As summer heats up and water supplies are reduced, saving water is more important than ever when watering your lawn or garden. Wasting water can be costly. Lawn and garden watering can add up to nearly half of a household’s monthly bill. Plus, if drought conditions lead to water restrictions in your area, your home’s landscaping and curb appeal will suffer the consequences.
Water use can be reduced by making some minor changes in your routine. Following are tips to create your own beautiful, water saving backyard lawn and garden haven.
- Get WaterSense into your system: Lawns and gardens will be the first to go when local drought water restrictions kick in, so install an irrigation system that makes the most of less water. A WaterSense-certified irrigation professional can help you to design one that keeps things green while reducing water use by 15 percent or about 9,000 gallons annually. Timers and moisture sensors are part of the scheme, helping to regulate and adjust watering routines as climatic conditions change.
- Know when to water: It’s best to water your lawn and garden in the morning, when direct sunlight and warm temperatures aren’t around to evaporate the moisture meant for your plants. Windy conditions can also waste your watering efforts.
- Stay on top of faucet, sprinkler and hose maintenance: Even the best irrigation aids can sometimes send water wandering, so check faucets, hoses and sprinklers regularly and tend to adjustments and repairs. Watering your sidewalk will only grow your water bill.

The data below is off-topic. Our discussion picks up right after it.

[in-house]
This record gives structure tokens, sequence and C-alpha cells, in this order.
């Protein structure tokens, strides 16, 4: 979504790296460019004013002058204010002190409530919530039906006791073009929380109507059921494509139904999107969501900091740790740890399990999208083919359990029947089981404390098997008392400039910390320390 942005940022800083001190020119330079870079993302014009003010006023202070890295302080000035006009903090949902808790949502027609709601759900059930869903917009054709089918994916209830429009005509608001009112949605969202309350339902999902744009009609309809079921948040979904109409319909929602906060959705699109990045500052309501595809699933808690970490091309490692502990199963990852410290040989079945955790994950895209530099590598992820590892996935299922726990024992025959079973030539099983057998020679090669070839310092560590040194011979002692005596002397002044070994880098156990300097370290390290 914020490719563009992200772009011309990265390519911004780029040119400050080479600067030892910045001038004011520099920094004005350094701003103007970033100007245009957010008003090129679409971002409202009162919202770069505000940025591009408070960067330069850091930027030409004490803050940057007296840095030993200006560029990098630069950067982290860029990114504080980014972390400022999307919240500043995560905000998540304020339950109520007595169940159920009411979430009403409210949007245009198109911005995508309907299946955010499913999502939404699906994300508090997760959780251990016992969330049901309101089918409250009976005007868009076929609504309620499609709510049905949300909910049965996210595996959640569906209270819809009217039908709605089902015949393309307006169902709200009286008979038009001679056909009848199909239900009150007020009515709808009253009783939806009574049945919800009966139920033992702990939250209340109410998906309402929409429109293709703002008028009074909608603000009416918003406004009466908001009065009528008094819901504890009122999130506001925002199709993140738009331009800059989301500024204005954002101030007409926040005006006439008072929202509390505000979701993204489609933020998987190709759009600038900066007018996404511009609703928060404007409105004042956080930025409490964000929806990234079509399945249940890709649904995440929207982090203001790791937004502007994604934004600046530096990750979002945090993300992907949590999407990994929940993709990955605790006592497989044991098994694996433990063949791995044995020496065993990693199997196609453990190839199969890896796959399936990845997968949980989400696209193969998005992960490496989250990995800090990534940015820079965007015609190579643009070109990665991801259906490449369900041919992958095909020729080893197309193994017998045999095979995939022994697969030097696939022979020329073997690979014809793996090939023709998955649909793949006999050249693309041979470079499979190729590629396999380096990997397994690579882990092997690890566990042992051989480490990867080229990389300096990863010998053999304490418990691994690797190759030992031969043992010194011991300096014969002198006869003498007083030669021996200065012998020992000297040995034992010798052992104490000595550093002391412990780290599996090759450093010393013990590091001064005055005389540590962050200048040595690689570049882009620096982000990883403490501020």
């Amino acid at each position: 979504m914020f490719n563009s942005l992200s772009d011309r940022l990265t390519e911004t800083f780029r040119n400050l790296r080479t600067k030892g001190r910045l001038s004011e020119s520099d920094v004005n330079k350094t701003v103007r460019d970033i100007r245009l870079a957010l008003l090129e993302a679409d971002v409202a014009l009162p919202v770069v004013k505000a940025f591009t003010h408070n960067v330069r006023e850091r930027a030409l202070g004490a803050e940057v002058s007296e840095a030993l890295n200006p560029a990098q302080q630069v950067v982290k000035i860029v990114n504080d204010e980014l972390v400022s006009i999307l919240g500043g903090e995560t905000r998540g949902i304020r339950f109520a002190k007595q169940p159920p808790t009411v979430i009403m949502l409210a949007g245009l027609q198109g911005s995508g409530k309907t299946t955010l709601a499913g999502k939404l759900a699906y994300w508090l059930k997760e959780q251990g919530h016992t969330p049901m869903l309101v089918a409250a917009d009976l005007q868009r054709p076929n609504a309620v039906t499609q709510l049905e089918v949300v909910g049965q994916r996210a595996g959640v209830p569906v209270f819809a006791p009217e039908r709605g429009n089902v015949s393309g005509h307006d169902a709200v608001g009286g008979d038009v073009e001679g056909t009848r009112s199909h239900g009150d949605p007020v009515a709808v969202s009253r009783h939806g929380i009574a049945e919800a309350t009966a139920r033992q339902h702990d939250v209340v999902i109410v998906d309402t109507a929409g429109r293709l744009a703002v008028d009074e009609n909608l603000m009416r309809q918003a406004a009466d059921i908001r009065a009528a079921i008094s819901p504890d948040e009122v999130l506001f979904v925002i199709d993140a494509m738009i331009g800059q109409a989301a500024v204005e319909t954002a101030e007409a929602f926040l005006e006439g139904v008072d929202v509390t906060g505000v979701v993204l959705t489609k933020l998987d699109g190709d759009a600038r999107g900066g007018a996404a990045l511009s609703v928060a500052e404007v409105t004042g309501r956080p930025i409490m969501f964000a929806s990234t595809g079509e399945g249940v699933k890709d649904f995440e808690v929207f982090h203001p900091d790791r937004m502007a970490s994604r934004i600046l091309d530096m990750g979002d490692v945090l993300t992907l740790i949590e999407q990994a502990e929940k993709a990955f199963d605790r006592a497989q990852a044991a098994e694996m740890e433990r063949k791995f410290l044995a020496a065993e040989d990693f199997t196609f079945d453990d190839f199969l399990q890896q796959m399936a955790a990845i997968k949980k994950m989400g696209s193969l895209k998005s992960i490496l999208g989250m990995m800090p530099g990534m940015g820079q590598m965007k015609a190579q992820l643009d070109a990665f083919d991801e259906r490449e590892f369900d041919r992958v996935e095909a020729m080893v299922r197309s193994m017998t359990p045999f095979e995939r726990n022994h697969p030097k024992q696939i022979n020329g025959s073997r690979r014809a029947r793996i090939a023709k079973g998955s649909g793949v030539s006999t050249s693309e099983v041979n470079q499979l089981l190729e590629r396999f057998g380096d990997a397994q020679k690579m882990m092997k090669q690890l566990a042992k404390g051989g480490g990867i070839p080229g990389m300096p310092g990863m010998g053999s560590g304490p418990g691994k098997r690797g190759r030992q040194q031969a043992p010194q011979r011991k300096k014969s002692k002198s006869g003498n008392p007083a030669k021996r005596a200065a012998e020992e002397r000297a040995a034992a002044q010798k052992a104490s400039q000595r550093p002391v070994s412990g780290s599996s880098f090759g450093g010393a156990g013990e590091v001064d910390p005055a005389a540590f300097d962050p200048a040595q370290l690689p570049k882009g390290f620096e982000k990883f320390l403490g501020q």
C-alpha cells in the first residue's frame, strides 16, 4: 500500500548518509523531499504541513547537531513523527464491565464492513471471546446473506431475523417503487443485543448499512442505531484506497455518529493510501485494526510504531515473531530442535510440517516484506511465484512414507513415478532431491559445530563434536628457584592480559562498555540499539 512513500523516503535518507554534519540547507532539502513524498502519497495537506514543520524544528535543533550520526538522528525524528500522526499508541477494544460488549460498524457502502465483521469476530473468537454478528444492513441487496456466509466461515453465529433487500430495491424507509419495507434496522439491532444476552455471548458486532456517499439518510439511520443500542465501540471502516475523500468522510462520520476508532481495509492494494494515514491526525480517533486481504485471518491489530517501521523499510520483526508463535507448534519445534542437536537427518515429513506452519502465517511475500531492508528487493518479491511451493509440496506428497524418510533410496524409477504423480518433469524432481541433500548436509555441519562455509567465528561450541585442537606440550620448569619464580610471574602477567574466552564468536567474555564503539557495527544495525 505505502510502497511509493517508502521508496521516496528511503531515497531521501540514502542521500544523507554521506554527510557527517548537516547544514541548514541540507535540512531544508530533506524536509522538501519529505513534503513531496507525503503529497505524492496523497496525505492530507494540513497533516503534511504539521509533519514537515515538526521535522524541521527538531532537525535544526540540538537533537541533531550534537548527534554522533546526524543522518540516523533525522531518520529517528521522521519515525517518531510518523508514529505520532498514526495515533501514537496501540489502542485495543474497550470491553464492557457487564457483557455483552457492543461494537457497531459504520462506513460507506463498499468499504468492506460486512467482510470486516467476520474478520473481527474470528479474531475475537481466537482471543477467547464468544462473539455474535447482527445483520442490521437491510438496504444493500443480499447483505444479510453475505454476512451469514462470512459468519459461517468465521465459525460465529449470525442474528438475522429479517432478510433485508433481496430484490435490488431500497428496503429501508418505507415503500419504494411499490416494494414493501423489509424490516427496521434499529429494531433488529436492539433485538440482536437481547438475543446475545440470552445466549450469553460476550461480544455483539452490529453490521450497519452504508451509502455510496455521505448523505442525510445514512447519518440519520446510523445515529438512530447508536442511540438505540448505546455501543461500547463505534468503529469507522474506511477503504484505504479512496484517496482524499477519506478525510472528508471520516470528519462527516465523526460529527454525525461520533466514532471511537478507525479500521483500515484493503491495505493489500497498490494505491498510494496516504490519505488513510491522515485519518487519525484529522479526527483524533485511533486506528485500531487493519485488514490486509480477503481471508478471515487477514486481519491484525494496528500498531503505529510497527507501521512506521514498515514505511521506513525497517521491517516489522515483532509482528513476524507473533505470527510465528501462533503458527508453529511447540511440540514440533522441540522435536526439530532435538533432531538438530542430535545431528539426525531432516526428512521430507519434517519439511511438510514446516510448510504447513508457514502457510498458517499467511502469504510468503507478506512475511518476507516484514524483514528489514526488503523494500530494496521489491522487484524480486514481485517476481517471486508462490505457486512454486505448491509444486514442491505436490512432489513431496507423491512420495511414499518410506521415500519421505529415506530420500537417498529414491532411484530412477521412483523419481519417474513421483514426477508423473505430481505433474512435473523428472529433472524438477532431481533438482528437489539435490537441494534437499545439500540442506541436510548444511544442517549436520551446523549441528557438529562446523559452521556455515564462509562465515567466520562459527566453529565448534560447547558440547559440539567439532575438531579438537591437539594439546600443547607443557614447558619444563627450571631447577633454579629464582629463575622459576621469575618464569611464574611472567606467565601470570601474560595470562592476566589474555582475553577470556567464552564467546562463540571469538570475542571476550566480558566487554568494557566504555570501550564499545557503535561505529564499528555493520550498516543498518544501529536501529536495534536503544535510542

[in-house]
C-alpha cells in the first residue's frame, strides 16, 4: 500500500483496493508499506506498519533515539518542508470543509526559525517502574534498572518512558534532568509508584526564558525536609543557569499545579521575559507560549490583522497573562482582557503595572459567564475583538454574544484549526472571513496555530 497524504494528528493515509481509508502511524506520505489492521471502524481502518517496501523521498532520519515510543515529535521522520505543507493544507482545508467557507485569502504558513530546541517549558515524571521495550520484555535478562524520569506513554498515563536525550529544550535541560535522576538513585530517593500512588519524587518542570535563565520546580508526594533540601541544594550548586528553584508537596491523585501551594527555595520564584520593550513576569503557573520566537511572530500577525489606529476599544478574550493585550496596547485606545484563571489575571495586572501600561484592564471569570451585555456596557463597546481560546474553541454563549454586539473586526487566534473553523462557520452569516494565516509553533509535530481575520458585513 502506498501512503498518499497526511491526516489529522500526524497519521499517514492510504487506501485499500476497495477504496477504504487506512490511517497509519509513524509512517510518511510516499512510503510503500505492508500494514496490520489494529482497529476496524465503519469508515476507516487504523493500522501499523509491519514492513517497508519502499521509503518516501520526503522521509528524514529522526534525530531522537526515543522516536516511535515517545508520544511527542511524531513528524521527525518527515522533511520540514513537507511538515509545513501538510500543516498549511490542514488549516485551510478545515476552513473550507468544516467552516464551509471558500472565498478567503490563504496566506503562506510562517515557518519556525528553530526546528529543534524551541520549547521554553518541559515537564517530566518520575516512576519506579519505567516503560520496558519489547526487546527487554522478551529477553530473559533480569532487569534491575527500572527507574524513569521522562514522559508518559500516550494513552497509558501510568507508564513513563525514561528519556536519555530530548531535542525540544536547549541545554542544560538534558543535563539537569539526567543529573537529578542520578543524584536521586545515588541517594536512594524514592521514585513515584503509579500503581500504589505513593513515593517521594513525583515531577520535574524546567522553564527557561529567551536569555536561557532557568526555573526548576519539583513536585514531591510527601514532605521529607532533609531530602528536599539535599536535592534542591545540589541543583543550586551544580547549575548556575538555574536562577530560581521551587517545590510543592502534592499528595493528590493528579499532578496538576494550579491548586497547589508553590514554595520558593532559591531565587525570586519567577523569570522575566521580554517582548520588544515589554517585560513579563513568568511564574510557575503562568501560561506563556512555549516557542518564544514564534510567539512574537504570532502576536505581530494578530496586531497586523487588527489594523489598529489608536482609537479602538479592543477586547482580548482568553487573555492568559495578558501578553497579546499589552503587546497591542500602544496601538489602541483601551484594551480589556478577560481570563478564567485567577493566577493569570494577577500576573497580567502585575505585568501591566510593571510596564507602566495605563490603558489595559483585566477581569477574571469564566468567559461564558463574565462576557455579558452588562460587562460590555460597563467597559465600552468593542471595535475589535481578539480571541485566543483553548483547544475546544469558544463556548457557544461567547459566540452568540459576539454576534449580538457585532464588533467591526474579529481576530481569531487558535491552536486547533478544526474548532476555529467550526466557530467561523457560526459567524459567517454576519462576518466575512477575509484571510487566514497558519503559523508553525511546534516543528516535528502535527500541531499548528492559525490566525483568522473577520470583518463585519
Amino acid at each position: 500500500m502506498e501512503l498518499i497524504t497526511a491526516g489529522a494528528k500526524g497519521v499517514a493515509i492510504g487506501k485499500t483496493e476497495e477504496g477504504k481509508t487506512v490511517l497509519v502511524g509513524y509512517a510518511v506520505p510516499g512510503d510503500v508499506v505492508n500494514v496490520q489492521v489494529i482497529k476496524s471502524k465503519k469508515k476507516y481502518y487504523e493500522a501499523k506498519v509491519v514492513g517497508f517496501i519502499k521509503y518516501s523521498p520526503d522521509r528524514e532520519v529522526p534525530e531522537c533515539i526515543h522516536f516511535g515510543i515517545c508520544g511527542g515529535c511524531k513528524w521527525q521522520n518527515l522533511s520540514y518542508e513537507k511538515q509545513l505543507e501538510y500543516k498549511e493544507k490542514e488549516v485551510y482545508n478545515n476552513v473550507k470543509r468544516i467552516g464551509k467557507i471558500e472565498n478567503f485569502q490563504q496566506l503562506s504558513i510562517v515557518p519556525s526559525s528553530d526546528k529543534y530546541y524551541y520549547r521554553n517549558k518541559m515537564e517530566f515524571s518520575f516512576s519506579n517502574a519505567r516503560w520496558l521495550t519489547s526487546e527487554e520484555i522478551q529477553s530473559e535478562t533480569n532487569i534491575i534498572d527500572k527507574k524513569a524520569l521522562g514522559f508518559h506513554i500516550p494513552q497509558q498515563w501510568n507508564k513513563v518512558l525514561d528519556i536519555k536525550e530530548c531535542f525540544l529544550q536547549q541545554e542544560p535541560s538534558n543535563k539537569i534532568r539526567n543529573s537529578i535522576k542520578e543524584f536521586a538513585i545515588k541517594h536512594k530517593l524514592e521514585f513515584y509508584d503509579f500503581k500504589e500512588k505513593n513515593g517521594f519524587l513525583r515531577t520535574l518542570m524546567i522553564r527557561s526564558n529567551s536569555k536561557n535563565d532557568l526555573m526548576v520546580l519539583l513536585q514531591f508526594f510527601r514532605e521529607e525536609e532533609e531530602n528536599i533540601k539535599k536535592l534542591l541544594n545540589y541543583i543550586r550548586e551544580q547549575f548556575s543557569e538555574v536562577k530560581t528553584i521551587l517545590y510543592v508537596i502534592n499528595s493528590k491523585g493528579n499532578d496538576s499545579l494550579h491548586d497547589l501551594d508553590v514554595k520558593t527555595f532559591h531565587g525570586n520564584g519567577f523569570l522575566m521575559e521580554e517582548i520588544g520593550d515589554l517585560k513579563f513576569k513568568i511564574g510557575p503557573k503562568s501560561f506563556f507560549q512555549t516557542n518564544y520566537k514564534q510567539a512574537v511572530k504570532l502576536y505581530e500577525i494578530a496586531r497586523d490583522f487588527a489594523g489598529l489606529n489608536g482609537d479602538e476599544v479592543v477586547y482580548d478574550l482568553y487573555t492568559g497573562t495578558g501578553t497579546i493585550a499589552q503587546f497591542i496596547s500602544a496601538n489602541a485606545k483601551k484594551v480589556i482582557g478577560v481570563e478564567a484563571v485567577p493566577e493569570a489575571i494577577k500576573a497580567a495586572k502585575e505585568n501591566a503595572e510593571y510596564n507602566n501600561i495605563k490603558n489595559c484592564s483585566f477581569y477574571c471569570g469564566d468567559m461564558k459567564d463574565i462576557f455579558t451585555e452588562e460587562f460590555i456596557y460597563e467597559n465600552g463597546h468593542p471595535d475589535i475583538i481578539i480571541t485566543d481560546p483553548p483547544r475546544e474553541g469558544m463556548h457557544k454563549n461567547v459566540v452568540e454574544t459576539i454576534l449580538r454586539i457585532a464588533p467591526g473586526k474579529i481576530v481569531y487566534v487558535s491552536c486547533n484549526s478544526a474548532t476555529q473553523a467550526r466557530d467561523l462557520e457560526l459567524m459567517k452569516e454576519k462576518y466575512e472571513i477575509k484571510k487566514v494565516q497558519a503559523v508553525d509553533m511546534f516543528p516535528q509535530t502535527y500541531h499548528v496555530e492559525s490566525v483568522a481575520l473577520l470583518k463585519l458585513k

- Reduce water frequency with tall lawns: Longer grass cuts down on water evaporation and keeps turf hydrated, so keep your mower’s blade high (three to four inches from the ground). Aerating your lawn will also help with hydration, especially in areas with clay or other heavy soil types.
- Keep soil moist: Add mulch to bed surfaces to help plants’ roots more efficiently drink in the water you provide. Mulch will help hold in the moisture and regulate soil temperature.
- Design a xeriscape: Xeriscape is a landscaping approach that can reduce water consumption and save you money for many years to come by designing a landscape increased water savings and more natural beauty. For example, decreasing turf area in favor of indigenous plantings and low-water ornamental grasses can both reduce watering and maintenance needs. Grouping plants according to their water needs, selecting from the cool array of colorful, low-water plants at your local nursery, and designing creative, naturalistic planting schemes that attract birds and butterflies to the scene, can all deliver big water saving for your lawn and garden.